Save the code as simpleCalculator.py and then press F5 on your keyboard or go to Run > Run Module. You should get the following output:


Hello! Welcome to Simple Calculator! You can use this application to
add, subtract, multiply, or divide any two numbers you choose!

Please enter the first number: 12
Please enter the second number: 7
Choose the code for the operation you'd like to perform:
1. Addition
2. Subtraction
3. Multiplication
4. Division
3
12.0 * 7.0 = 84.0

Thank you and see you soon!
>>>             
            

In the above application simpleCalculator.py, after the User enters their choice, the program control moves to the first if of the if-elif-else statement. Like in a regular if-else statement, the program checks for the condition in the first if statement. If the condition is met, then the block of code following the if statement is executed. After the block of code completes execution, the program exits the entire if-elif-else statement and continues executing from after the statement. If the condition is not met, then the program control moves to the elif statement.

If the program reaches the elif statement, it checks the condition given in that statement, and executes the block of code following it. After the block of code completes execution, the program exits the entire if-elif-else statement and continues executing from after the statement. Like with the if statement before it, if the condition in the elif statement is not met, then the program control moves to the next elif statement.

In the same way, the program checks for the conditions in the rest of the elif statements, and goes on to the next elif if one fails. This goes on until the program fails to find matching matching conditions in any of the if-elif statements, and then reaches the else statement. The program then executes the block of code following the else statement irrespective of the conditions.

How about you run the program once again? This time try different choice and check the output for yourself? If you closed the file simpleCalculator.py where the program was written, just go back to the folder where you saved the file, right-click on the file, and select Edit with IDLE 3.7. The file will open in the IDLE Editor.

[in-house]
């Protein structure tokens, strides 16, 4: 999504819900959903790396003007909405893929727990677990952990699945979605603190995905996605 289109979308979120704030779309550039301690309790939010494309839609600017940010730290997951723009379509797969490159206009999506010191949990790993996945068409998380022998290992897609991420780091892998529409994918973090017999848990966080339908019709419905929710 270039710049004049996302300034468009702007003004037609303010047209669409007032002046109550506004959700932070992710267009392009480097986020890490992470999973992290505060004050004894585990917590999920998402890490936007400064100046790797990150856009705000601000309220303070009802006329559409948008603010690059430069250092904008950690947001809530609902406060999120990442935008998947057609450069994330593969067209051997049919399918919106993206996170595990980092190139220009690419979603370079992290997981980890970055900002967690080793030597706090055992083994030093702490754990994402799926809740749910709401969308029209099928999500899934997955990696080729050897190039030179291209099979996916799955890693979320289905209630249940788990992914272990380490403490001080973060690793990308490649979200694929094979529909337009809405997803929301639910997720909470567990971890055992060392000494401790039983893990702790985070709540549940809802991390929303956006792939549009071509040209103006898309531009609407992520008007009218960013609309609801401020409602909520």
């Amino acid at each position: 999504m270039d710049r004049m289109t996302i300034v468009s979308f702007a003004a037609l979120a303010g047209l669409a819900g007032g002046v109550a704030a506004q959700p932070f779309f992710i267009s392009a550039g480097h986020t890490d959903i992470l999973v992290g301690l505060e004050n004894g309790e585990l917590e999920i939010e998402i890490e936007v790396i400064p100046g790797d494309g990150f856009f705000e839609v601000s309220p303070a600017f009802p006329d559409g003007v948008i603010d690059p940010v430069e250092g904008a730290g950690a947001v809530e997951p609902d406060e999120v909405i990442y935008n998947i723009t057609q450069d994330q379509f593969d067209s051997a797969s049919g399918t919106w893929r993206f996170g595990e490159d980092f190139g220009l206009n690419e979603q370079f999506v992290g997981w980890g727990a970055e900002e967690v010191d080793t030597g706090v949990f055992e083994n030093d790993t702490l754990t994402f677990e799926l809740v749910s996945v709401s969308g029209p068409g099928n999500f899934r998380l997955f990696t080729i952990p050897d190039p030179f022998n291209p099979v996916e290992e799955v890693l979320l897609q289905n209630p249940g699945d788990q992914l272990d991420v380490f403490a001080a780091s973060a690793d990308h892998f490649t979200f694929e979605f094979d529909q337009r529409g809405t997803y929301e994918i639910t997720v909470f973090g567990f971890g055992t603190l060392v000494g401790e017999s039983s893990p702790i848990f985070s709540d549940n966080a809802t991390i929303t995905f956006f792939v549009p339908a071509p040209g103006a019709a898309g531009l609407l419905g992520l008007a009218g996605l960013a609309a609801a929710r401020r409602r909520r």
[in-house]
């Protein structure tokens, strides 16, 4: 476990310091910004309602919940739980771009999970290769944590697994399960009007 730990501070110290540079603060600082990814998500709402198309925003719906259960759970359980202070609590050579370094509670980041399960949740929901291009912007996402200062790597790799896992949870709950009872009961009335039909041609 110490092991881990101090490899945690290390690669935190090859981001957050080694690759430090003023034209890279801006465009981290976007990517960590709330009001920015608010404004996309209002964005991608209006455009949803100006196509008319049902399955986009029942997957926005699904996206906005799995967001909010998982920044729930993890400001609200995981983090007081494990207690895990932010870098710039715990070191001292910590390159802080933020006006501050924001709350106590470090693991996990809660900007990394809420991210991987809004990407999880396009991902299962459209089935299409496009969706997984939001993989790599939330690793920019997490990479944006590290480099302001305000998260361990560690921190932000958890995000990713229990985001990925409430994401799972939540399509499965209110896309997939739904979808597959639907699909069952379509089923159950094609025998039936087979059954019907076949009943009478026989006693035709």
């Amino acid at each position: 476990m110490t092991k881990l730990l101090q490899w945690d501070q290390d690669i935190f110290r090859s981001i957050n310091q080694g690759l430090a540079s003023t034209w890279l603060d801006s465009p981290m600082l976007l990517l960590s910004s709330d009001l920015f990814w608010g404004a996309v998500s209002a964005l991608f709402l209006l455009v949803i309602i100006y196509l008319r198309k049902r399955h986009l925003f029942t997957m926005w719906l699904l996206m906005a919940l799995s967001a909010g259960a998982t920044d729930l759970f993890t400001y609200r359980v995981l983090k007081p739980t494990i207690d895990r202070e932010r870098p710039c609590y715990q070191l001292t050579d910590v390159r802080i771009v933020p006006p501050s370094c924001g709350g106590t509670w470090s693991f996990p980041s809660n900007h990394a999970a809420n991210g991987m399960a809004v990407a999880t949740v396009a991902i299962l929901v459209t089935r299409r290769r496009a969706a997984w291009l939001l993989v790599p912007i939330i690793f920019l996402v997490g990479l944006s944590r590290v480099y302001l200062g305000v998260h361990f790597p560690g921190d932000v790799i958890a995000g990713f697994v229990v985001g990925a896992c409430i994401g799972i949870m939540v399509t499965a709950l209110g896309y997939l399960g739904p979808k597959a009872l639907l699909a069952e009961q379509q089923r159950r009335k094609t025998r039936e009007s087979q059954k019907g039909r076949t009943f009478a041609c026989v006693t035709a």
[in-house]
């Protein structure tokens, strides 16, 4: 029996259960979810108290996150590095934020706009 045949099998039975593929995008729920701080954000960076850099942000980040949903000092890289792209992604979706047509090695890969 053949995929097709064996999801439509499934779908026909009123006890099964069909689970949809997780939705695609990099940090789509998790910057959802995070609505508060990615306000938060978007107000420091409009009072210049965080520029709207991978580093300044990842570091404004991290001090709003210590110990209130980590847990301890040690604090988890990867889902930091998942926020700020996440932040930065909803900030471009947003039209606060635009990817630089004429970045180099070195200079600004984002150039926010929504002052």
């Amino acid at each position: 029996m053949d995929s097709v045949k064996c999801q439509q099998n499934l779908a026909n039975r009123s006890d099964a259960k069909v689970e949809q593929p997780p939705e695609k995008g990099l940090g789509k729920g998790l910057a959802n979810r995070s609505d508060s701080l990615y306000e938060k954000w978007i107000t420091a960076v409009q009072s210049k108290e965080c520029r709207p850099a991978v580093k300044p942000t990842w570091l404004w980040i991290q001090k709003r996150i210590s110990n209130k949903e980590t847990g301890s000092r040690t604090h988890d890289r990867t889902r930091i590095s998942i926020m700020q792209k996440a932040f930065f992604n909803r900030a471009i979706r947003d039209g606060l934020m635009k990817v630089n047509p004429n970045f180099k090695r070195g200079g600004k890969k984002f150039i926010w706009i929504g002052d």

Before we move on to the next section, I'd like to introduce you to the simplest form of the if statement:


print('The simple IF statement, in all its glory!')
activator = input('Type "Show Me" to reveal the truth of life: ')
# Notice the indented block of code.
if activator == "Show Me":
    print("You're beautiful.")
    print("Never forget that.")               
            

Save this code as simpleIf.py and save it in your D:/Python Programming folder. Run it like you've run your previous programs. Here's your output:


The simple IF statement, in all its glory!
Type "Show Me" to reveal the truth of life: Show Me
You're beautiful.
Never forget that.
>>>                 
            
3.3: Iteration Statements in Python: 'for' and 'while' loops
Up until now, we've created programs and written code that is purely sequential and unidirectional in nature - meaning these programs execute code written from start to finish without returning to a previous line or point in the code. The same line of code has never been repeated except when explicitly written. Once completed, the program has to be re-executed.

However, let's say you want to write a piece of code that repeats the same set of operations more than once, over a pre-decided and / or finite number of iterations, for example, 10 iterations. Writing the same few lines of code 10 times over would take too much time (yes, you do have the option of copy and paste), and leave you with a code file that might unnecessarily span hundreds of lines, with the same thing written all over it. That's not only amateurish but also technically ugly.

That's where the for loop comes to the rescue. Here's how it looks:


// A bunch of code that you've written for your program before the 'for' loop...
// Some more code you've written before the 'for' loop...
for (element in iterable object):
    // Execute a block of code within the 'for' loop
    // All code inside this block must be indented by a single 'tab'
// More code after the 'for' loop ends...
// The for loop ends when the iterable objects runs out of elements, or the loop is explicitly terminated
            

The for loop repeats execution of a block of code for the number of elements available inside an iterable object, such as ranges, strings, lists, and tuples.

Here's an example, which asks you to input any three-digit integer number and a two-digit number, and then prints all multiples of the two-digit number less than the three-digit number entered.


# Let Multipie introduce herself and print a blank line after her introduction!
print("""Hey there! My name is Multipie. I\'ll help you count multiples of any
number you wish, up till any number you'd like me to!""" + '\n')